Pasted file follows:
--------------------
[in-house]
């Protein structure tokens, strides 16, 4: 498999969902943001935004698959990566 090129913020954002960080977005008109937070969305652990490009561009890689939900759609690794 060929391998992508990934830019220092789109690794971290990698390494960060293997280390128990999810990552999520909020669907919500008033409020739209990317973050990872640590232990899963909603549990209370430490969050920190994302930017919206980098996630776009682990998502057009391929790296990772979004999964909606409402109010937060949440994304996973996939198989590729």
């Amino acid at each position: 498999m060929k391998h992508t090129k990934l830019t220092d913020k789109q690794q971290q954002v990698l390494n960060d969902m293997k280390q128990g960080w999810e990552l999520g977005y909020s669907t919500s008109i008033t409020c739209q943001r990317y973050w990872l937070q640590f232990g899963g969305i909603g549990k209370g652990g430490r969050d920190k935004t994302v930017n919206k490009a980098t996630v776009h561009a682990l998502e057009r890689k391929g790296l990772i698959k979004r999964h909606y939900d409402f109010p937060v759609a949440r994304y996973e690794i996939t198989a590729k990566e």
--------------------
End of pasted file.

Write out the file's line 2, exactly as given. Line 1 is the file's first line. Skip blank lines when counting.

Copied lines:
């Protein structure tokens, strides 16, 4: 498999969902943001935004698959990566 090129913020954002960080977005008109937070969305652990490009561009890689939900759609690794 060929391998992508990934830019220092789109690794971290990698390494960060293997280390128990999810990552999520909020669907919500008033409020739209990317973050990872640590232990899963909603549990209370430490969050920190994302930017919206980098996630776009682990998502057009391929790296990772979004999964909606409402109010937060949440994304996973996939198989590729």